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Police catch druglord after he sends grinning mugshot to gangsters

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Atkinson posted this grinning photo from his garden during the summer of 2020 (Picture: SWNS/ Greater Manchester Police)

The head of a cocaine ring has been caught thanks to a picture that he sent to other gangsters.

Leon Atkinson sent the image of himself to an encrypted group chat with fellow criminals using names like Carrothorn, Maidenbear, Mistersmallhead, Festiveape and Shaggyfarmer.

Thanks to that picture of him drinking beer in his garden, five other people in the £9 million operation were identified in a three month surveillance sting.

Abdul Ghafar, 46, transferred 4kg of coke and at least £6.5 million in cash.

Adam Marsden, 37, and Nathan Powell, 31, sourced and supplied more than 40kg of class-A drugs between them.

Meanwhile Romiz Ahmed, 39, laundered at least £1.9 million in cash.

Four of the five men captured during raids were given sentences totalling almost 40 years on Monday and Tuesday.

Atkinson, Marsden and Ghafar all admitted conspiracy to supply Class A drugs and conspiracy to transfer criminal property.

They received jail terms between eight and 15 years when they were brought before a judge at Manchester Crown Court.

Ahmed was also jailed for six years after being found guilty of conspiracy to transfer criminal property and being concerned in an arrangement which facilitates the acquisition, retention, use or control of criminal property.

The crackdown was part of Operation Venetic, which has targeted criminals using the EncroChat messenger and is the UK’s biggest ever law enforcement operation.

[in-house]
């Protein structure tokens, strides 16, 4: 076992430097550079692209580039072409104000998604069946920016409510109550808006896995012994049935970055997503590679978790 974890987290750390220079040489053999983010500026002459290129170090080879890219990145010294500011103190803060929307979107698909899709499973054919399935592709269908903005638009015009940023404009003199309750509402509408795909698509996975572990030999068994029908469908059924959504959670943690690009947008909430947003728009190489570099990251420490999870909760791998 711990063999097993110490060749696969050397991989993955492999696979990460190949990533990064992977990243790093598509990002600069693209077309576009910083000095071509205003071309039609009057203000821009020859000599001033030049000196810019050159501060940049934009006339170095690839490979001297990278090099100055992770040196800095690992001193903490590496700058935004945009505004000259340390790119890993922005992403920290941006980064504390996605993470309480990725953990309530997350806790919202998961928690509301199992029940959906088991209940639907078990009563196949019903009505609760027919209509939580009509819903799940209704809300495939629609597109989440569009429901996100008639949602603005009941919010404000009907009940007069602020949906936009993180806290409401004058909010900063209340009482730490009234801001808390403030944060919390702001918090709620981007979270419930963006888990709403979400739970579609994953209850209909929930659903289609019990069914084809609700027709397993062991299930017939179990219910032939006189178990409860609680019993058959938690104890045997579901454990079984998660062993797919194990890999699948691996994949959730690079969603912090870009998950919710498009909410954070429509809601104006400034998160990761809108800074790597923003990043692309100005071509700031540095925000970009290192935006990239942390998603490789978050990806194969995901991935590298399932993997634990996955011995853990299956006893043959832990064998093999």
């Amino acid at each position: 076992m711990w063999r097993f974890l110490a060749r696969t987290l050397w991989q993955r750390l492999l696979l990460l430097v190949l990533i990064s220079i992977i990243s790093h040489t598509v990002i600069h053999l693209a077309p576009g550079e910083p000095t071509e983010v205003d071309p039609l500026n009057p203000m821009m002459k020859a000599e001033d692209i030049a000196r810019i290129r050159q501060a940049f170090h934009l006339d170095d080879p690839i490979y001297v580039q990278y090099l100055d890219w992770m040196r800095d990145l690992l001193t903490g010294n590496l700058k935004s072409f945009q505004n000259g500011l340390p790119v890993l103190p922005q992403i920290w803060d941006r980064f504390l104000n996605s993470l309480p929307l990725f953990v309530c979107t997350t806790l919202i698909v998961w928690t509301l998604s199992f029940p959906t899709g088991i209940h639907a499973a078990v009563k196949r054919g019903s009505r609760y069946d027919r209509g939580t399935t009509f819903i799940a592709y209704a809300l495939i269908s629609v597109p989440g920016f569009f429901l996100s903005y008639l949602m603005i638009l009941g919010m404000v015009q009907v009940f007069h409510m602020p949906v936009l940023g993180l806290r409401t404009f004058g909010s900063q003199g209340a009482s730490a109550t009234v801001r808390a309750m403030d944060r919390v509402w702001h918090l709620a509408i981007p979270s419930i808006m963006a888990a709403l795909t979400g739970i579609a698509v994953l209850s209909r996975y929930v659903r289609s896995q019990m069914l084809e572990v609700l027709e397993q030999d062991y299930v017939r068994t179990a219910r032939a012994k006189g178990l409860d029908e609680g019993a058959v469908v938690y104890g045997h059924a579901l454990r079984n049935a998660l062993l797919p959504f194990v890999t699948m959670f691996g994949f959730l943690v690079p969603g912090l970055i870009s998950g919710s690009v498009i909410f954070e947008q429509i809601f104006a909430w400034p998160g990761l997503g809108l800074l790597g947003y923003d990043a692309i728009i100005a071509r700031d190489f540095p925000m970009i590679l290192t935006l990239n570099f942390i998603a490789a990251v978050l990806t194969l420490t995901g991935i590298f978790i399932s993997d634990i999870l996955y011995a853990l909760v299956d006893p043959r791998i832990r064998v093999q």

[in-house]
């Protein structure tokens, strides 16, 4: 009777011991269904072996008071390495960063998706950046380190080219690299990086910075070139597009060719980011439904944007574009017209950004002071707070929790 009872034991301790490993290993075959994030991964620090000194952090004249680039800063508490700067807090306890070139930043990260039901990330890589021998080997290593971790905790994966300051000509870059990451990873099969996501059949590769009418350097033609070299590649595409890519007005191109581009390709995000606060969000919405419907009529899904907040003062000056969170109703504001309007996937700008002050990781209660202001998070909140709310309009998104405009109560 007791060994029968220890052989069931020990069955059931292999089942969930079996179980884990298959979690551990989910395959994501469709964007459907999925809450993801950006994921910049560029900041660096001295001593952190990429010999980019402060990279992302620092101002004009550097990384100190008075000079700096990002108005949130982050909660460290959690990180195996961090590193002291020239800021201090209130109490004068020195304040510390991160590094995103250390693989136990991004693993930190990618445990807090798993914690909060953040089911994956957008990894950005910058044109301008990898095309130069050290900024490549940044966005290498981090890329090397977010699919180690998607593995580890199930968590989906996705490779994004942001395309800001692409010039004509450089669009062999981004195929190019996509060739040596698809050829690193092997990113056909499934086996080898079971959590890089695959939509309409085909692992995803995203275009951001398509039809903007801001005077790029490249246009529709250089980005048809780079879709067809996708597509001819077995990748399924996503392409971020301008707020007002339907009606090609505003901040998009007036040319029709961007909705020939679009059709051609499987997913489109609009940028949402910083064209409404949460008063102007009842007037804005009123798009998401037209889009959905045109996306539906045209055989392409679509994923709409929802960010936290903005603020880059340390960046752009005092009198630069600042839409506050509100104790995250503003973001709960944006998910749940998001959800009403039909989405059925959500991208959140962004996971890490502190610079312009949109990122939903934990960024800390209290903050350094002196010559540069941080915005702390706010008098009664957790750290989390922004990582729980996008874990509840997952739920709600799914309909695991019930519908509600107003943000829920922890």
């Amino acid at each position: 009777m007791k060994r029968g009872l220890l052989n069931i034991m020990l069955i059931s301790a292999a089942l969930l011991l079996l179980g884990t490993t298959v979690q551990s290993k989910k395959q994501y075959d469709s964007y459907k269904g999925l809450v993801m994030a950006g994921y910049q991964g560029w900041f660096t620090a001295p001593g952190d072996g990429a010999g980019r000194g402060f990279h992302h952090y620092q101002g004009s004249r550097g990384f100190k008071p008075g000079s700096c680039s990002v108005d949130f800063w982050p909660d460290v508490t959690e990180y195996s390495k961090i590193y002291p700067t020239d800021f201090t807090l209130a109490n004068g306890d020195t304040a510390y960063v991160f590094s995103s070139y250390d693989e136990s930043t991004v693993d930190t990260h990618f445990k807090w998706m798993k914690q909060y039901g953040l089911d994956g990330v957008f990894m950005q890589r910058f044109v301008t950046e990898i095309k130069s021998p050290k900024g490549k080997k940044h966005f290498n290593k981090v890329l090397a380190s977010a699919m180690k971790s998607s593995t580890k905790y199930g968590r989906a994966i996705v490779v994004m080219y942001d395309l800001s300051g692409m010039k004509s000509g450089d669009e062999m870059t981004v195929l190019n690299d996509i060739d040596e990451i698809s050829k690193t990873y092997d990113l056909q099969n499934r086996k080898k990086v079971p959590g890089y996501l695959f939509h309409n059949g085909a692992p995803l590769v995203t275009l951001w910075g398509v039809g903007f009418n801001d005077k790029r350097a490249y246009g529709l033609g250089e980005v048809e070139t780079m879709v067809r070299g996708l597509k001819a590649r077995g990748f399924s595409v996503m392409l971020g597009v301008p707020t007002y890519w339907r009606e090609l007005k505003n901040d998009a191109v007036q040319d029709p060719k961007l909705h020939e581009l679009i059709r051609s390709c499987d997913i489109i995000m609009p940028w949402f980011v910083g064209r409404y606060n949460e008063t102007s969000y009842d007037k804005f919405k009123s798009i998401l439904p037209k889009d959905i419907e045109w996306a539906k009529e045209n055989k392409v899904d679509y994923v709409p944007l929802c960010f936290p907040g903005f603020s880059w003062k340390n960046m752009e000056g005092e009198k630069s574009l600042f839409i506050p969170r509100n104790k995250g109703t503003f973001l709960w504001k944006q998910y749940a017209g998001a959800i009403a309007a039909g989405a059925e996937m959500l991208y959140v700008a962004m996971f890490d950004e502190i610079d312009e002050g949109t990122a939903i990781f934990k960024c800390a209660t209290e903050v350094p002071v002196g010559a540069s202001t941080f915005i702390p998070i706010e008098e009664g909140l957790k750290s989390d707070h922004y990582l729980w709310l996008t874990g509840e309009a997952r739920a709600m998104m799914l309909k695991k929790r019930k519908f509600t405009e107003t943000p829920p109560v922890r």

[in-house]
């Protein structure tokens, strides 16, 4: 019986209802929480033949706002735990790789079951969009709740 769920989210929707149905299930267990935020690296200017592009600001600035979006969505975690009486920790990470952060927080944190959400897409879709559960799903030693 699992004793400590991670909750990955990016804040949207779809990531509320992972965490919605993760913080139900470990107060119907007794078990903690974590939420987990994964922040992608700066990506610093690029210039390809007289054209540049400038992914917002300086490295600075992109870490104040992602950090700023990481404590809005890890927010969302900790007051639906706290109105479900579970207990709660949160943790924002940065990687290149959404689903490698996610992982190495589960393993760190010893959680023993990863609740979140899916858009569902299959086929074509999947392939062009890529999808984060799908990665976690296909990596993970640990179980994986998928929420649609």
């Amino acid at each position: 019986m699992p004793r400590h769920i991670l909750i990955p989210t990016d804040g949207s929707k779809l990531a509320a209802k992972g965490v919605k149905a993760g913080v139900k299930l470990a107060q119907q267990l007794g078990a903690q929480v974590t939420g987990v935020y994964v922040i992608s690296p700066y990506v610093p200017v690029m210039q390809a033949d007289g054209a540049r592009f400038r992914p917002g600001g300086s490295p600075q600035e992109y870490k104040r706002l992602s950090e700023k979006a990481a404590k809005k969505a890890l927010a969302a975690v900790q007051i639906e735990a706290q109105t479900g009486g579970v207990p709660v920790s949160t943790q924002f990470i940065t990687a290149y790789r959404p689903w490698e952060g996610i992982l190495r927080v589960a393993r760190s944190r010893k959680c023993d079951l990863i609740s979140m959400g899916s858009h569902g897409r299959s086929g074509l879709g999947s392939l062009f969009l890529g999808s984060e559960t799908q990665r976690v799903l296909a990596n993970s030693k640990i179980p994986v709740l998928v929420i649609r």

So far in Greater Manchester, more than £2.5 million in cash has been seized, as well as nearly a dozen firearms and at least 1,100 rounds of ammunition.

Atkinson revealed himself by putting his picture in the otherwise-encrypted chat (Picture: Universal News And Sport Scotland)
Four of the five men captured during raids were given sentences totalling almost 40 years on Monday and Tuesday (Picture: Greater Manchester Police/SWNS)

Police confirmed 12kg of Class A and 25kg of Class B drugs, and more than £300,000 of assets including luxury jewellery and vehicles had also been taken off the street.

Well over 200 people have been detained by GMP since the launch of Operation Venetic by the National Crime Agency in July 2020.

More than 150 of those have subsequently been charged for a range of drug, firearms and money-laundering offences.

Detective inspector Roger Smethurst, from the Serious and Organised Crime Group, said: ‘This was an extremely sophisticated drugs gang that effectively distributed mass quantities of cocaine across the north-west.